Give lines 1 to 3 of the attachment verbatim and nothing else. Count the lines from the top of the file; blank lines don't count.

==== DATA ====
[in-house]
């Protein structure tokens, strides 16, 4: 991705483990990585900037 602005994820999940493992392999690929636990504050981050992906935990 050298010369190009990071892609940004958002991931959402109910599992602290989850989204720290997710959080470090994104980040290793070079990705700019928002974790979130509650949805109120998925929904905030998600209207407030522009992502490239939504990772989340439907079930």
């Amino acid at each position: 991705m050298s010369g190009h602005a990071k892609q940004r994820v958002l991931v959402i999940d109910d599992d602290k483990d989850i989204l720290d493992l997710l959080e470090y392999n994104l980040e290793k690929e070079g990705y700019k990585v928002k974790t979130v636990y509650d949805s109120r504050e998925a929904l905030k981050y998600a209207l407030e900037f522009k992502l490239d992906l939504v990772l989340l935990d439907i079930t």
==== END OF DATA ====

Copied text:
[in-house]
């Protein structure tokens, strides 16, 4: 991705483990990585900037 602005994820999940493992392999690929636990504050981050992906935990 050298010369190009990071892609940004958002991931959402109910599992602290989850989204720290997710959080470090994104980040290793070079990705700019928002974790979130509650949805109120998925929904905030998600209207407030522009992502490239939504990772989340439907079930």
């Amino acid at each position: 991705m050298s010369g190009h602005a990071k892609q940004r994820v958002l991931v959402i999940d109910d599992d602290k483990d989850i989204l720290d493992l997710l959080e470090y392999n994104l980040e290793k690929e070079g990705y700019k990585v928002k974790t979130v636990y509650d949805s109120r504050e998925a929904l905030k981050y998600a209207l407030e900037f522009k992502l490239d992906l939504v990772l989340l935990d439907i079930t």